A Web View: Education for an Integral Society


Over the last 30 years, divorce rates, violence and materialism have gone up while participation rates, test scores and public trust have gone down. Most reformers who try to tackle these trends have approached education as if schooling were broken but, in fact, turmoil in schools reflects turmoil in society at large.

For educators to understand what needs to be done in schools, they must first understand what needs to be done in society. This requires understanding the larger change in which we are currently involved.

I believe, as many do, that we are going through a cultural transformation similar to the one 400 to 500 years ago when the medieval world ended and the modern world began. This time modernity’s "machine" metaphor is being replaced by a "web" view of the world. Today’s transformation, like the last, is taking place in all aspects of society--from economics, politics, spirituality and science to family and education.

Here I introduce the concepts of integral society as the culture that will replace modernity and integral science as the scientific shift that supports and explains this change. (For details, see my book After the Clockwork Universe: The Emerging Science and Culture of Integral Society.)

The emergence of integral society has major implications for virtually every aspect of education, from pedagogy to community relations. My job, as a scientist who studies nonlinear dynamics (chaos), general evolution theory and other branches of what sometimes is called "the new science," is to integrate ideas from these fields so you can see how a web world works. This integration adds a practicality and a profundity to the web vision that only a few people yet understand.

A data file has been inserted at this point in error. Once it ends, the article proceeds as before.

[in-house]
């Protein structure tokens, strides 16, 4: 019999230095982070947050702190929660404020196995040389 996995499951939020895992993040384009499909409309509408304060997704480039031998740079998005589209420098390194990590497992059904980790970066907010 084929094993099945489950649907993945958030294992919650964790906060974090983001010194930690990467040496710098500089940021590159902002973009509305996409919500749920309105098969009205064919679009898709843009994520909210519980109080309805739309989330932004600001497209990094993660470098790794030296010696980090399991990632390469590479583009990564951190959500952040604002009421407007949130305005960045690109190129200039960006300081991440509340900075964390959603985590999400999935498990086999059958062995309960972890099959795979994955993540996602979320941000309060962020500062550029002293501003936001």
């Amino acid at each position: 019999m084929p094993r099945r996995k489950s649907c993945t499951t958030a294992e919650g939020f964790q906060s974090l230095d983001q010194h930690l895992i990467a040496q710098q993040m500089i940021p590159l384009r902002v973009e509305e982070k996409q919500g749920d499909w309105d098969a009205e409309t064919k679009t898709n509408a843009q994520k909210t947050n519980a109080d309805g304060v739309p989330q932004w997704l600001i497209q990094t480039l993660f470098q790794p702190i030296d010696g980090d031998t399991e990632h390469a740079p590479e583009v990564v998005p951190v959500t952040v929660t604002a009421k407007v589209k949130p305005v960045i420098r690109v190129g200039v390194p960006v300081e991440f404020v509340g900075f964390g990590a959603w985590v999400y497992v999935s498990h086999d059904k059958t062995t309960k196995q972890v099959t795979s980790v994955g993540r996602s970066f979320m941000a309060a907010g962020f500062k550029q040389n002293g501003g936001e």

Before discussing education, however, notice that the basic web view is already with us. Computers connect us and a global economy makes us all interdependent. Awareness that we are inextricably entwined with the natural world now pervades society. Web thinking also shows up in:

  • Holistic alternatives in health (integral medicine);

  • Efforts toward sustainable communities and economies;

  • Hope that the World Wide Web will one day serve as the vehicle for a global civil society;

  • A renewed sensitivity to spirituality now defined in broader and more tolerant terms; and

  • Efforts toward more meaningful, integrated and empowering education, which also teaches the social skills and environmental respect needed for a sustainable civilization (integral education).